National quantum leaders envision current investments and future innovation
U.S. National Quantum Coordination Office Director Charles Tahan joined officials from France, Germany and the Netherlands on a virtual stage Wednesday to discuss how countries plan to boost innovation in the booming field, especially in a post-coronavirus world.
The conversation shed some light on how these countries envision ethical approaches at the forefront of quantum technology development, the needs to grow and diversify the global talent pipeline – and whether Brexit will impact their collaboration. with the UK National Program.
“Quantum has always been global. It will continue to be global, ”Tahan said at Inside Quantum Technology conference. “We are much better to be the first together than to be the second or the last separated.”
This complex field – sometimes referred to as quantum information science or QIS – combines concepts around strange subatomic phenomena with theories about storing, computing, or measuring information. Countries around the world have increasingly invested in and organized quantum-centric initiatives in recent years, as QIS is expected to pave the way for possibilities that are difficult to visualize like non-hackable communications or supercomputers that could be billion times faster than today.
A recent report by global research firm CIFAR, based in Canada, provides a comprehensive overview of current national programs. It has 12 countries that “have significant government funded or approved initiatives”. In addition, 17 countries have implemented some form of national initiative or strategy to support research and development in quantum technology, he notes. Among these are the countries of origin of the panelists – as are China, Russia and others that were not explicitly mentioned at the IQT event.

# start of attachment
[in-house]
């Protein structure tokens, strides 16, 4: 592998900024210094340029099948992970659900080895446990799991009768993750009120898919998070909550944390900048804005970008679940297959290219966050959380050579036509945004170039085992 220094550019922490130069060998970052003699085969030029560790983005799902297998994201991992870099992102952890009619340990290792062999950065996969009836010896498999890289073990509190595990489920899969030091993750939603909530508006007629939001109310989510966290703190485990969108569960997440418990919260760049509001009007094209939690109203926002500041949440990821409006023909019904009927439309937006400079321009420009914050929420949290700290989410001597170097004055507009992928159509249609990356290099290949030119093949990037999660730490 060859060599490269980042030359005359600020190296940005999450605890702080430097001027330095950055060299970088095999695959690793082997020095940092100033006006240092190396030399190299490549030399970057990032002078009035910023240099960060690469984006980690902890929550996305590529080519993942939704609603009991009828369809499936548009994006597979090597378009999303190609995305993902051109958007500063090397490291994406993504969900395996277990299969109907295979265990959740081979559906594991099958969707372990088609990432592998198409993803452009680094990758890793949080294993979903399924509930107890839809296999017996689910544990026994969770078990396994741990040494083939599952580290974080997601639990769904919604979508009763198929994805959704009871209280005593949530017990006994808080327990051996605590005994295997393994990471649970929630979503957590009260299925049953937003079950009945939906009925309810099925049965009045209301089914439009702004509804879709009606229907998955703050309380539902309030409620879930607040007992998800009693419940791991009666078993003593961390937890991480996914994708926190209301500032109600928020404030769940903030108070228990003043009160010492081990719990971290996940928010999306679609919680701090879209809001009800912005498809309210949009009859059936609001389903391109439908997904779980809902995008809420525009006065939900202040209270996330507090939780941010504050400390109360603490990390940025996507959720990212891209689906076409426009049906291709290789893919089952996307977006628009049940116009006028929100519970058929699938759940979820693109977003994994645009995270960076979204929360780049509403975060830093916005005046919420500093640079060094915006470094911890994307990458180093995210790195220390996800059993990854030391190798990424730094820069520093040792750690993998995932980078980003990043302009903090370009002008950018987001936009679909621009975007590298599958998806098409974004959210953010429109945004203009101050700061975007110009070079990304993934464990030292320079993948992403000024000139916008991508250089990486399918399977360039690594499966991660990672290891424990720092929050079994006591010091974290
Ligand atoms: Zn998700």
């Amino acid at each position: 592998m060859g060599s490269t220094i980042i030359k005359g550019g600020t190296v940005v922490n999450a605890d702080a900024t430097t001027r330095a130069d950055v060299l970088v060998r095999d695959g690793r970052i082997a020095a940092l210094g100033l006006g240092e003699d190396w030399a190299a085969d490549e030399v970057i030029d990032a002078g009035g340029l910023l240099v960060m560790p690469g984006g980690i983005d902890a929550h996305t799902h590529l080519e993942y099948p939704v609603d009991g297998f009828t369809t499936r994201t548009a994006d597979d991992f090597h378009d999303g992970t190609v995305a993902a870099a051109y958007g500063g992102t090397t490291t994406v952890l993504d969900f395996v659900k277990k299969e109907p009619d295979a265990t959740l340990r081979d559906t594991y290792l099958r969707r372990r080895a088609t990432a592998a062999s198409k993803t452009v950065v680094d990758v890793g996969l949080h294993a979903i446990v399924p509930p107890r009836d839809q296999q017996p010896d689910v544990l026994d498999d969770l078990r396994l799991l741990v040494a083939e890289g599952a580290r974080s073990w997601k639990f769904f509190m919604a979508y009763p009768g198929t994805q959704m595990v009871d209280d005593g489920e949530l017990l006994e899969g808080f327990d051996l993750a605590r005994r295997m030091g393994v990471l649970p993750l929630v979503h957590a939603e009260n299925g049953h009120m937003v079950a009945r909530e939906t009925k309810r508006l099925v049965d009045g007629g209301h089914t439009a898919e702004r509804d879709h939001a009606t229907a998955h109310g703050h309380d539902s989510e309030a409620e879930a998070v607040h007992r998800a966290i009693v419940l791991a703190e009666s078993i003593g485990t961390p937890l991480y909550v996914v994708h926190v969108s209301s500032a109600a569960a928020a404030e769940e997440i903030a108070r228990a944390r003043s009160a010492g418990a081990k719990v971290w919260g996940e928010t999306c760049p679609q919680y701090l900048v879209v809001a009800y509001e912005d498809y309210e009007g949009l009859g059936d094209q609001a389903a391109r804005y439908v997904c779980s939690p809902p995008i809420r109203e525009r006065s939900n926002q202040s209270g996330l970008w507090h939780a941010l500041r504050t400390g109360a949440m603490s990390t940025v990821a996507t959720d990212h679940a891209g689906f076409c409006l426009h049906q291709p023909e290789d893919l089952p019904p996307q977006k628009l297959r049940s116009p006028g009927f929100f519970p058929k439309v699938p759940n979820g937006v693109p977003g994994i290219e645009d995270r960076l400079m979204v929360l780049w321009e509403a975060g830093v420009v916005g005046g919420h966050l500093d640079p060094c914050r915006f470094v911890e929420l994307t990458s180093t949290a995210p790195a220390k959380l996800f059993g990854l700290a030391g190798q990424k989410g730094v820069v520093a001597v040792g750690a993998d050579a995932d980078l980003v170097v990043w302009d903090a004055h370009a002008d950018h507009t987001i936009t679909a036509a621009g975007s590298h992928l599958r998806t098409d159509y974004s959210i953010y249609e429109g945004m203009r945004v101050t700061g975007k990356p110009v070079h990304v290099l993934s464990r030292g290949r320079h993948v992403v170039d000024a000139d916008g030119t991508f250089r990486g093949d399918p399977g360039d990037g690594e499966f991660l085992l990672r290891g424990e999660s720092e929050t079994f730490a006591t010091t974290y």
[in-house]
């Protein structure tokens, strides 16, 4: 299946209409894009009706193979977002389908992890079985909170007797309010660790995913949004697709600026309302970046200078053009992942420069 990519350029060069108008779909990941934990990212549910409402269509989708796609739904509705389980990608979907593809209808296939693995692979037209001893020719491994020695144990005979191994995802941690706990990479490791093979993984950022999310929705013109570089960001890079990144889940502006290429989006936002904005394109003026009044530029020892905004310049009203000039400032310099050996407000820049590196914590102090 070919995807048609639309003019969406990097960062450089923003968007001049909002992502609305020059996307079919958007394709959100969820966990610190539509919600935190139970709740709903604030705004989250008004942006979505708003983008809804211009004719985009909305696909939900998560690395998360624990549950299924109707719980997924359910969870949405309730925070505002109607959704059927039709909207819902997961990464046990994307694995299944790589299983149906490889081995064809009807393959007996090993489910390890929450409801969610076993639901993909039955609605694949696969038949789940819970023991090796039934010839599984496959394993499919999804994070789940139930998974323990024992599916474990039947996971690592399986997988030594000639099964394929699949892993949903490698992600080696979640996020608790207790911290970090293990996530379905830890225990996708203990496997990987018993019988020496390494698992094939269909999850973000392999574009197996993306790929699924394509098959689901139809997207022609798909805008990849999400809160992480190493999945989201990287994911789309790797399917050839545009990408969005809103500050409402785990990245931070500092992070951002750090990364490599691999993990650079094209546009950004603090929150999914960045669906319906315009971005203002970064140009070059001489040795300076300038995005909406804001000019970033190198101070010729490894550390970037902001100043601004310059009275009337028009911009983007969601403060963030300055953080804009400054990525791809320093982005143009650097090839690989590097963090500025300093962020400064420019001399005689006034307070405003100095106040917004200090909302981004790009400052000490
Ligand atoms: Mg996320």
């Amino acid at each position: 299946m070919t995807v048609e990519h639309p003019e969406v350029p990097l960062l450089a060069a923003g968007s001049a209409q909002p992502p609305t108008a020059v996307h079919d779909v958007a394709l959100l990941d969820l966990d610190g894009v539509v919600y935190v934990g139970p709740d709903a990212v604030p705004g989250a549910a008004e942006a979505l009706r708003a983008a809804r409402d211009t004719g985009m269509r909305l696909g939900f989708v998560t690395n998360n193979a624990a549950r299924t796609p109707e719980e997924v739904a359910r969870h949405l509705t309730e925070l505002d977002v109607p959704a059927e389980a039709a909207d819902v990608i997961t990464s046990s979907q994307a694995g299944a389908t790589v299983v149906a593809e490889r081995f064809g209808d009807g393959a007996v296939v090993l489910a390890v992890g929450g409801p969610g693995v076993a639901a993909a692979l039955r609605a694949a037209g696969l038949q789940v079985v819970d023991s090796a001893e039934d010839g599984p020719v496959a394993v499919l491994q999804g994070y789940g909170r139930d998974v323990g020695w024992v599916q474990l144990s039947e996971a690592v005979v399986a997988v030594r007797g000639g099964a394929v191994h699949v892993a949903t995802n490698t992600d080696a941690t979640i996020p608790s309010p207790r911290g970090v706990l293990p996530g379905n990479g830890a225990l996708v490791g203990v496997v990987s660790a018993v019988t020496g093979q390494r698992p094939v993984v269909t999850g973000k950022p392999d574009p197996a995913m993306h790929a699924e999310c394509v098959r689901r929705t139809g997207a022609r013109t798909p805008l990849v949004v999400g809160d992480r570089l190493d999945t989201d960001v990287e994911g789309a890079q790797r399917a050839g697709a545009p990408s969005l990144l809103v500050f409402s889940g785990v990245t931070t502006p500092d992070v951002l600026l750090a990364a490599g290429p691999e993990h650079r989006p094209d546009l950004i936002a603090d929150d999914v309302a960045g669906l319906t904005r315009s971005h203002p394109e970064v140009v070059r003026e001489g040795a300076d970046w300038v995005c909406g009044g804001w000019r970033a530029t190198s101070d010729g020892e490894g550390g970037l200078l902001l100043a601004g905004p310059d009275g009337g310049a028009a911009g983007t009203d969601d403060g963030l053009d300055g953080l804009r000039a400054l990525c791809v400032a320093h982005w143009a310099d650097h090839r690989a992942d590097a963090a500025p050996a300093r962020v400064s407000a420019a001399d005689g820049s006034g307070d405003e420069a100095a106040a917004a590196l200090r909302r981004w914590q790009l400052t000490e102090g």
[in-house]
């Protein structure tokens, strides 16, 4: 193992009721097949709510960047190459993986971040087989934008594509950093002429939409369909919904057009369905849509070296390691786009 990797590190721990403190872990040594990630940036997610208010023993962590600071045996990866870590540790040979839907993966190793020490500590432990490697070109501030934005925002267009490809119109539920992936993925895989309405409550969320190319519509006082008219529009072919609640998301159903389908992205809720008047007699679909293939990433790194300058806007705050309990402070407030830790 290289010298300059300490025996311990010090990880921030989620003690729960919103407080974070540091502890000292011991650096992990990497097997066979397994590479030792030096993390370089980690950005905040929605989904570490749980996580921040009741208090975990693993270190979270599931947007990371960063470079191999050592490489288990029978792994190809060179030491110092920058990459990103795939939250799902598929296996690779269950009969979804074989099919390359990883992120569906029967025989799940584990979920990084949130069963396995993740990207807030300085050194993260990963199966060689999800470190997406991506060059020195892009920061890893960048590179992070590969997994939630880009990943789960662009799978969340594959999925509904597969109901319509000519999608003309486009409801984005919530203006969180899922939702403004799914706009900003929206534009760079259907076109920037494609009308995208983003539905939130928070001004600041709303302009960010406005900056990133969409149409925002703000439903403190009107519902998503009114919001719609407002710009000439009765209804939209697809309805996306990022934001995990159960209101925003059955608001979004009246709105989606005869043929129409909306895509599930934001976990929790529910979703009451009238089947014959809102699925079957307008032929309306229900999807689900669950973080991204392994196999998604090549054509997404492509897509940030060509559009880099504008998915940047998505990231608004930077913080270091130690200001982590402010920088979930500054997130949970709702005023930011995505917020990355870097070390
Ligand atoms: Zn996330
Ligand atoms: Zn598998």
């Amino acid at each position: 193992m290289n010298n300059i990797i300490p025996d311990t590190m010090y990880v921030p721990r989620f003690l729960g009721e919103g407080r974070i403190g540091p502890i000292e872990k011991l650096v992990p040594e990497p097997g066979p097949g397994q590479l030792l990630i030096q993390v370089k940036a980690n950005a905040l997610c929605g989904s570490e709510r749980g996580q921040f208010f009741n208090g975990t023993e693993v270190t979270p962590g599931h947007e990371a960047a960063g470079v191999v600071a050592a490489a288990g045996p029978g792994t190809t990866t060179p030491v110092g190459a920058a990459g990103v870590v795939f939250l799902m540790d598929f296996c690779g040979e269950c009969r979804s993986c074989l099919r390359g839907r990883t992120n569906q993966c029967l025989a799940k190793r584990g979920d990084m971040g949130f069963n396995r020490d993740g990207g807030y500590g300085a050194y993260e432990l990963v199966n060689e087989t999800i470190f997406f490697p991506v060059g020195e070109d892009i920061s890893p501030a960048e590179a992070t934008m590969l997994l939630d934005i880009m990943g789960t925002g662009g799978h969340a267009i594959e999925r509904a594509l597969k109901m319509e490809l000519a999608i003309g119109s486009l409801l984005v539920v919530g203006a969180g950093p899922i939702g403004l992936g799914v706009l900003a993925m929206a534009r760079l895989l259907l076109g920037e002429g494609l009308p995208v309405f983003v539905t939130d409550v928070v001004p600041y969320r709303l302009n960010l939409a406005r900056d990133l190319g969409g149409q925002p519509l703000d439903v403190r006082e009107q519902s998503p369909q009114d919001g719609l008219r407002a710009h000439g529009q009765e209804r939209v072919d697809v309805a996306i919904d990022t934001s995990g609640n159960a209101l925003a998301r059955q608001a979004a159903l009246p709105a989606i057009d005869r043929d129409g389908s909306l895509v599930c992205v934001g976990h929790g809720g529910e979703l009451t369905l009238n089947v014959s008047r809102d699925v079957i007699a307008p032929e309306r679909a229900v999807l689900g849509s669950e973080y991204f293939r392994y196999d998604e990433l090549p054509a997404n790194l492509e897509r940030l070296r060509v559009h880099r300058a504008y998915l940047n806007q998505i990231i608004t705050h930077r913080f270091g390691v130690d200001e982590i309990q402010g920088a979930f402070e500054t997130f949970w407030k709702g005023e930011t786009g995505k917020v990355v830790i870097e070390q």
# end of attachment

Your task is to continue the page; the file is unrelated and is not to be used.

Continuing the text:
The German government committed € 2 billion last year to support quantum technology research in a program targeting recovery from COVID-19. German professor Claudia Linnhoff-Popien is part of an expert commission created from this program and reflected on her task of creating a roadmap for quantum computing.
“The goal of this roadmap is to find the right way to spend [funding], and to demonstrate the quantum advantage for practical applications, ”said Linnhoff-Popien. “So this means that in five to ten years Germany should be able to work with its European partners to build and operate a quantum computer suitable for international competition – and within 10 to 15 years it should be some error correction. quantum computer to solve a universal class of problems. “
Neil Abroug, the national coordinator of the quantum strategy of France, spoke about the recent and heavy investments and ongoing development work. Quantum Delta Netherlands co-founder and director Freeke Heijman highlighted the country’s freshness funding of a broad agenda which she says is “focused on scaling up the ecosystem in general.”
Ulrich Mans, head of strategic partnerships at Quantum Delta Netherlands who moderated the panel, noted that while the Netherlands’ national quantum program emerged in 2019, funding for the program – and that of Germany and France – came more recently. The United States National Quantum Initiative, or NQI, is “the oldest in the room,” Mans said, noting that it surfaced in 2018.
Tahan, a longtime physicist who wears a double hat as director of NQCO and deputy director of QIS in the White House’s Office of Science and Technology Policy, offered some perspective on INQ.